Welcome to the Wellness page of our new website. Our initial idea for this section is to provide some in-depth information about food and nutrition while including some delicious recipes (the recipe page is still under construction). We readily welcome comments and suggestions! For the second episode, we will be focusing on the Winter Squash family. **If you missed our first edition, every article will be archived under the News page of the website**
The other night my friend drove over to my home on her way home from picking up her CSA. She had three different squashes in her basket and had no idea what to do with them. And it wasn’t like she she came over for inspiration or ideas, she had no interest in using these huge vegetables for food and was looking for a new home for them. She did choose the right person, as I am always up for the challenge of an under-used local vegetable, but I can understand her hesitation.
On the bright side, the great thing about winter squash is they are easy to store and can string along your local food diet when the availability of other vegetables begins to thin. They offer all of the same anti-oxidant and nutritional benefits of our other orange/yellow foods including beta-carotenes. These carotenes help prevent many cancers, especially lung cancer, and eye diseases. The seeds of squash, especially pumpkin seeds, are very helpful in reducing the symptoms of benign prostatic hyperplasia.
So, lets take on the challenge….below I have listed some of the common squash you will find at our local farms.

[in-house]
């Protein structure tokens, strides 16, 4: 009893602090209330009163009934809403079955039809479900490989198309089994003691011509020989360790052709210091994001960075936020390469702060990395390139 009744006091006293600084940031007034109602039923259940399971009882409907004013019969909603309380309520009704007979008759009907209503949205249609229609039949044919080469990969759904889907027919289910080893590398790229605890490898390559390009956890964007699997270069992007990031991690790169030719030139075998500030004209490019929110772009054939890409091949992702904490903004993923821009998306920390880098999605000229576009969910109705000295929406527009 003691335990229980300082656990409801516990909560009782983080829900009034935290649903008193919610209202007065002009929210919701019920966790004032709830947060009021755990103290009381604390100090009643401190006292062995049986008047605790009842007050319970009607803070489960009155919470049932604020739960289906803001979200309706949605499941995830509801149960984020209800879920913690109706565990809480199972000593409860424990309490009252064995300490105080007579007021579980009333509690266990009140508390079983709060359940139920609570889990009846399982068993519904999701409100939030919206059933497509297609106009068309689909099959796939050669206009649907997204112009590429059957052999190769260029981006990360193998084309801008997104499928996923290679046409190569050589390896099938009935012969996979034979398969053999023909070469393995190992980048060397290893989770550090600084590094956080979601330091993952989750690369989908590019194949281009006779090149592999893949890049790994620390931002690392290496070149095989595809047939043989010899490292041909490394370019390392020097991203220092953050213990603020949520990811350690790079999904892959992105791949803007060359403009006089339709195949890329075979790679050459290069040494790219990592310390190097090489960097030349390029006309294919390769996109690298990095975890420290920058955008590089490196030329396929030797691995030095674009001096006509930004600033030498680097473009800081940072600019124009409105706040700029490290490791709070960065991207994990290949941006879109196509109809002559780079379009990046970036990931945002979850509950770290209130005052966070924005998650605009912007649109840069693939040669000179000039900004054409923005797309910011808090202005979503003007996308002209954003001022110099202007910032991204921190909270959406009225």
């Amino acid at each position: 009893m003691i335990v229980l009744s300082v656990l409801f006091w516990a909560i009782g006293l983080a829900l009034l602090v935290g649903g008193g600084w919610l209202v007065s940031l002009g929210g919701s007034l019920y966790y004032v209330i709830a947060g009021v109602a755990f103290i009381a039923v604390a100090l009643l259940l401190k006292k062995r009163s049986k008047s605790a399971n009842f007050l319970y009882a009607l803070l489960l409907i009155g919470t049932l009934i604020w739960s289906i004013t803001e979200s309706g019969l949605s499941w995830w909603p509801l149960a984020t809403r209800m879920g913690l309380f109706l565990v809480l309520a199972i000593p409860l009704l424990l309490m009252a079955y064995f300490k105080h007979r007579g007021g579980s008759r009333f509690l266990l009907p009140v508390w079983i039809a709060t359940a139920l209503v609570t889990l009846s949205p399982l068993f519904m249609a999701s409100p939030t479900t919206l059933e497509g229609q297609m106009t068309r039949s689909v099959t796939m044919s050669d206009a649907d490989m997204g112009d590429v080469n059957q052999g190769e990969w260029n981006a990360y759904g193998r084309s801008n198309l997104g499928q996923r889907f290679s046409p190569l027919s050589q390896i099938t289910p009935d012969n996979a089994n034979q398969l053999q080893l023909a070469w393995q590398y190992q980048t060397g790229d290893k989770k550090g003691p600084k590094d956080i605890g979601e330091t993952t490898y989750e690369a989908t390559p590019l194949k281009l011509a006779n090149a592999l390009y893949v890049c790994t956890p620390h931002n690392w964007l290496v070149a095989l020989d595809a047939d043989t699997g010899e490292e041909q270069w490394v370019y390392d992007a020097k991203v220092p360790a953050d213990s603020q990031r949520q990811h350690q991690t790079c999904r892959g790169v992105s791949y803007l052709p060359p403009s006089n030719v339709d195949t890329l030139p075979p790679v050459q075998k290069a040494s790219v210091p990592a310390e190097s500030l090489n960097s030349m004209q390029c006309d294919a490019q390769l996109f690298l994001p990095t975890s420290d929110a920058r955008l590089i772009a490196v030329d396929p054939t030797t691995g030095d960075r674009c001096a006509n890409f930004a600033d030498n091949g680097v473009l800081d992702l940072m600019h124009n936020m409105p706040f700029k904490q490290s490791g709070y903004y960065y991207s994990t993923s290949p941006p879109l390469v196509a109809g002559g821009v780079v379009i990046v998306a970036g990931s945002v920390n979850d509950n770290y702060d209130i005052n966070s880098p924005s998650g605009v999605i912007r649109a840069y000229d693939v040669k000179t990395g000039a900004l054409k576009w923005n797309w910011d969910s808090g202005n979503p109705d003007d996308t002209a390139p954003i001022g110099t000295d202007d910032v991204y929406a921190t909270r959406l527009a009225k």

Types of Winter Squash
Acorn-These are one of the most popular and familiar squash. There flesh is moderately sweet, tender and slightly fibrous. They are a great size for smaller families and couples. While the skin is too difficult to remove prior to cooking, try roasting whole or in halves (I like to flatten the tapered ends as well so it sits flat on the plate). Traditionally, the butter and brown sugar treatment may satisfy the kids, but they are also delicious stuffed with grains and veggies or with some delicious local sausage!
Buttercup-These dark-green squash are part of the Turban family (named for their shape). They are very sweet and can be used as an alternative to sweet potatoes in recipes.
Butternut– The other most popular, these are the sweetest of all winter squash. The skin is reasonable to cut or peel off. I like to peel it, toss it in olive oil and salt and roast it till it is slightly caramelized. It is easy to roast whole as well and purees very smoothly, making it great for soups.
Cheese– Also known as Cinderella or Fairytale, these are pretty, often large, squash that have a nice sweet flavor and a firm flesh. You can find them in many colors: blue, green, ranges of orange or yellow. They are also a beautiful additions to your table’s centerpiece, especially if you use them to serve your squash soup!
Delicata– The flavor of these small, oblong and beautifully striped squash is sweet but nutty and said to have a corn-like flavor. It is very delicious roasted, or stuffed and baked. You can eat the skin, which is not very common with the winter group. As their name describes, these are not good for long term storage and should be eaten within a few weeks.